I never used to be like that though. When I was younger I wasn't fazed by anything; it was all an adventure to be experienced and enjoyed no matter how things turned out.
At 18 I thought nothing of getting in the car or on the bike and going up to Tyne & Wear for the weekend by myself to visit a friend who lived up there, including one memorable night in torrential rain one October riding my TZR250. The memory of stopping for petrol half way there, wringing the water out of my gloves and having to put them on again will haunt me forever along with almost needing to be lifted off the bike when I got there because my body had practically frozen into position.
But at the time I didn't care.
Tell me I need to go up there now and my first thoughts would be how to get out of it and if I couldn't then I'd be scouring the train and coach timetables in the hope of getting there without having to deal with the tedium and frustration of driving up the A1.
In November we'll be going to Motorcycle Live at the Birmingham NEC, but I'm only able to cope with the prospect of getting there because our tickets include coach travel from Cambridge. So then I just have to find a way of switching off that part of my brain that goes into panic mode when I'm in a crowd.
As it was, last night we had a really good time. It was the first time I'd been to see a stand-up comedian live which was an interesting change from seeing a band. The main act, Reginald D Hunter, was absolutely brilliant and the support act, Pete Johansson, a Canadian comedian who I'd never heard of had me in stitches - top bloke!
This is how it seems to work out these days. Something is arranged and seems a good idea at the time, as it nears I get fidgety about it, immediately before I don't want to do it, I force myself to do it, and then I'm glad I did it. I really need to fix this now so I only have the first and last steps because if I'm not careful it'll be another way that I've become like my dad and I'll never go anywhere.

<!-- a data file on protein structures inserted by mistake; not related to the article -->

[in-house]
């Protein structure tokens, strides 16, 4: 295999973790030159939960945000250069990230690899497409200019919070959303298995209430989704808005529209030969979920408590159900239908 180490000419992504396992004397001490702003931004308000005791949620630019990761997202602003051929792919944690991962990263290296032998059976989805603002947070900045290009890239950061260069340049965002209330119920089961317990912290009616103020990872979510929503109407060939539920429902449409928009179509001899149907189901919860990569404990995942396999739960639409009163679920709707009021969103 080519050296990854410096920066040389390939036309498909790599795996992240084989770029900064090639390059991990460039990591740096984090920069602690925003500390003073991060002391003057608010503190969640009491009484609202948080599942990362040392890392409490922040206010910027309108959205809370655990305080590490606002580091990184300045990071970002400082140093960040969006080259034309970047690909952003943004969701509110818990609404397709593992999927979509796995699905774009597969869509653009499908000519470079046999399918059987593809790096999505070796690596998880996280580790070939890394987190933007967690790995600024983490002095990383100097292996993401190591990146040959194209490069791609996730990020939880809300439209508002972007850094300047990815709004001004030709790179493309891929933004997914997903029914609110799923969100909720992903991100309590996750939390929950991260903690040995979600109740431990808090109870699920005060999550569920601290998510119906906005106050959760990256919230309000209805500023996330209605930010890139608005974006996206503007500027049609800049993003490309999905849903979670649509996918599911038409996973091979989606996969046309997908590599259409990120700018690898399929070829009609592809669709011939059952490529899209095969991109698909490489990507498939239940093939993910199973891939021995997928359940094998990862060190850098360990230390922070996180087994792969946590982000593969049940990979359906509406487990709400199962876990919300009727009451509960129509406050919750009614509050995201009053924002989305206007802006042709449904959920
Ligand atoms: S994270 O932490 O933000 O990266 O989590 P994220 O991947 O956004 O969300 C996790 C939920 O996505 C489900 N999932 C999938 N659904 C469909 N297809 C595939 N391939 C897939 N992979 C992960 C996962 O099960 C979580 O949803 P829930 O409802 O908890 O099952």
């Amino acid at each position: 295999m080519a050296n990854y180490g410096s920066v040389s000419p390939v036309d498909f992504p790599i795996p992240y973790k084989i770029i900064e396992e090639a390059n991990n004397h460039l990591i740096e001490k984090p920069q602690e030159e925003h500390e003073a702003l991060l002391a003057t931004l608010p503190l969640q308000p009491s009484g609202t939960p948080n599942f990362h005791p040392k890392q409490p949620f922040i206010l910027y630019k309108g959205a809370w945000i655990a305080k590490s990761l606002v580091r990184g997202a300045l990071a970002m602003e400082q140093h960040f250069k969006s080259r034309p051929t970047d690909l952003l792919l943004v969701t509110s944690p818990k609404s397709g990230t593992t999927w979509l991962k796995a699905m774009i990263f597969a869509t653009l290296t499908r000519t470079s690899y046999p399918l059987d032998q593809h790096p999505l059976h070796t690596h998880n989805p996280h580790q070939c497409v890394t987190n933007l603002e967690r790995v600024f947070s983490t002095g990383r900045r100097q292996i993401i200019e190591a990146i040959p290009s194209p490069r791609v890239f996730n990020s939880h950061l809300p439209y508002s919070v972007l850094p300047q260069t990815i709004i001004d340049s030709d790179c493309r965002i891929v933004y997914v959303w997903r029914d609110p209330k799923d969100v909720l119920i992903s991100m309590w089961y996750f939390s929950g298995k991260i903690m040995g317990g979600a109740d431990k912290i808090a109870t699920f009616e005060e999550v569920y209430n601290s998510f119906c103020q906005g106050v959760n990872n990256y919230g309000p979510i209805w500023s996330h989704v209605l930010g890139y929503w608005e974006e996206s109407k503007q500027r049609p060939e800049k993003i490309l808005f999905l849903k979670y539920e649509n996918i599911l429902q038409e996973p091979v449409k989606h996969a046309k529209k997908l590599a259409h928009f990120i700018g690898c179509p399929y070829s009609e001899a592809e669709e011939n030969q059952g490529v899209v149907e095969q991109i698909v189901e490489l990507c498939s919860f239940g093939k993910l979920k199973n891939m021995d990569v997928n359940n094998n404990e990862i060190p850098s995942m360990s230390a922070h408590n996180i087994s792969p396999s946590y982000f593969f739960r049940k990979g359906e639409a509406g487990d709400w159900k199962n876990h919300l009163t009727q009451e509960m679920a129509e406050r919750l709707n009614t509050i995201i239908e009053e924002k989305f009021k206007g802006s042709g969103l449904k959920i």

This Friday we'll be going out again, but this time I'm really looking forward to it as we'll be visiting with people we thoroughly enjoy spending time with so my phase of worry and uncertainty won't happen at all. I think that for me this shows that spending time with family and friends is the most enjoyable and important bit of my life.
I enjoy being at home with its comforts and familiarity. Food, drink, music, movies, and pottering about in the shed tinkering with bikes and pouring another pint of homebrew. I'm a simple guy with simple needs - beer, bikes, and boobs - and although I sometimes wonder if I might be missing out on something, I'm basically happy doing what I do.
Now to some all this may sound a bit restrictive. I know there are plenty of people out there who would consider life without big adventures, foreign holidays and frequent new experiences to be a life not worth living at all, and they're entitled to their opinion. Everyone's different and it would be a very dull world if we weren't.
Some people are all about image and spend their time worrying about how they appear to other people, expending all their time and money ensuring they drive the right car, live in the right house, wear the right clothes and eat at the right restaurant. But that's OK, because it's fun for the rest of us to be able to take the piss out of shallow people with so little self esteem that they feel the need to surround themselves in shiny things in the mistaken belief that others will think "ooh, aren't they an inspiration", rather than "ooh, don't they look a twat".
As for me, I don't do foreign holidays (don't even have a passport), I don't do designer clothes (unless Florence & Fred counts), I don't have a flash car (we're all stuck in the same traffic jam), and if I eat out it's more important that it tastes good and fills me up than that it looks like a little bit of insubstantial art with a side of 'jus' (I don't want to have to go home and have another dinner immediately afterwards).
And most importantly I really couldn't give a toss what others think of me. Seriously, I just don't care. I don't do anything to make other people's lives unpleasant, I try to be helpful where I can, I try to think the best of people until they prove otherwise, and if someone has a problem with me it's their problem not mine.
Looking back through what I've written this morning I realise it's all a bit disjointed - just another case of me emptying my head of thoughts and writing them down - and it doesn't seem to have much direction. But frankly I don't care.
Father Jack Hackett and Victor Meldrew.
Characters of inspiration because they don't care about image either.